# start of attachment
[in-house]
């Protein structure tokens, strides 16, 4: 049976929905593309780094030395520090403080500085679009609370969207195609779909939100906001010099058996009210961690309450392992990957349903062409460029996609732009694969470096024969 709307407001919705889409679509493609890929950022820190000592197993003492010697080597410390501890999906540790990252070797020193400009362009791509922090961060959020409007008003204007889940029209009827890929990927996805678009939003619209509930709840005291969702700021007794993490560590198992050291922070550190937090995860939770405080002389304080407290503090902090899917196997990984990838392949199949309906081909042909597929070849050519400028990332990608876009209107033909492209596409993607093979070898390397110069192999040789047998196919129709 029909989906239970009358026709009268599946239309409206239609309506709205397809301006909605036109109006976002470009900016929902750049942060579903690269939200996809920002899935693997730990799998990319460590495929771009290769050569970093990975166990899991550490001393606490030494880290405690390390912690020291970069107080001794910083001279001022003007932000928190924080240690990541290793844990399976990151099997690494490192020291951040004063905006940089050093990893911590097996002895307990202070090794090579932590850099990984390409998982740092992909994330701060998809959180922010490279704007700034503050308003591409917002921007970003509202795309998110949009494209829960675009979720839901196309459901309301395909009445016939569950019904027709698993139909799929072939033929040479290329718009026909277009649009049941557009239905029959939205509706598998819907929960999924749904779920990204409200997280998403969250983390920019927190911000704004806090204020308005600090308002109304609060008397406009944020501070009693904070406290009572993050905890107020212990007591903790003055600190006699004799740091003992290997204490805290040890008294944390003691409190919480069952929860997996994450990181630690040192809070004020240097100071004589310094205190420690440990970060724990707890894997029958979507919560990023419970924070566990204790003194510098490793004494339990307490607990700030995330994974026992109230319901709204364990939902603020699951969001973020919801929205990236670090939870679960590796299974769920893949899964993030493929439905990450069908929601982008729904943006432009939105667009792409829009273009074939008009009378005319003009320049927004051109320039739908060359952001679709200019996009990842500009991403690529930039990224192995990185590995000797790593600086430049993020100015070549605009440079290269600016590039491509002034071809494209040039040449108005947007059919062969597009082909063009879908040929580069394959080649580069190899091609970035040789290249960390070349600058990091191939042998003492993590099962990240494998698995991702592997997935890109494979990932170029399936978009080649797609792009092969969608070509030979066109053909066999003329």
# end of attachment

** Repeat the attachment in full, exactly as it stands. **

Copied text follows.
[in-house]
């Protein structure tokens, strides 16, 4: 049976929905593309780094030395520090403080500085679009609370969207195609779909939100906001010099058996009210961690309450392992990957349903062409460029996609732009694969470096024969 709307407001919705889409679509493609890929950022820190000592197993003492010697080597410390501890999906540790990252070797020193400009362009791509922090961060959020409007008003204007889940029209009827890929990927996805678009939003619209509930709840005291969702700021007794993490560590198992050291922070550190937090995860939770405080002389304080407290503090902090899917196997990984990838392949199949309906081909042909597929070849050519400028990332990608876009209107033909492209596409993607093979070898390397110069192999040789047998196919129709 029909989906239970009358026709009268599946239309409206239609309506709205397809301006909605036109109006976002470009900016929902750049942060579903690269939200996809920002899935693997730990799998990319460590495929771009290769050569970093990975166990899991550490001393606490030494880290405690390390912690020291970069107080001794910083001279001022003007932000928190924080240690990541290793844990399976990151099997690494490192020291951040004063905006940089050093990893911590097996002895307990202070090794090579932590850099990984390409998982740092992909994330701060998809959180922010490279704007700034503050308003591409917002921007970003509202795309998110949009494209829960675009979720839901196309459901309301395909009445016939569950019904027709698993139909799929072939033929040479290329718009026909277009649009049941557009239905029959939205509706598998819907929960999924749904779920990204409200997280998403969250983390920019927190911000704004806090204020308005600090308002109304609060008397406009944020501070009693904070406290009572993050905890107020212990007591903790003055600190006699004799740091003992290997204490805290040890008294944390003691409190919480069952929860997996994450990181630690040192809070004020240097100071004589310094205190420690440990970060724990707890894997029958979507919560990023419970924070566990204790003194510098490793004494339990307490607990700030995330994974026992109230319901709204364990939902603020699951969001973020919801929205990236670090939870679960590796299974769920893949899964993030493929439905990450069908929601982008729904943006432009939105667009792409829009273009074939008009009378005319003009320049927004051109320039739908060359952001679709200019996009990842500009991403690529930039990224192995990185590995000797790593600086430049993020100015070549605009440079290269600016590039491509002034071809494209040039040449108005947007059919062969597009082909063009879908040929580069394959080649580069190899091609970035040789290249960390070349600058990091191939042998003492993590099962990240494998698995991702592997997935890109494979990932170029399936978009080649797609792009092969969608070509030979066109053909066999003329």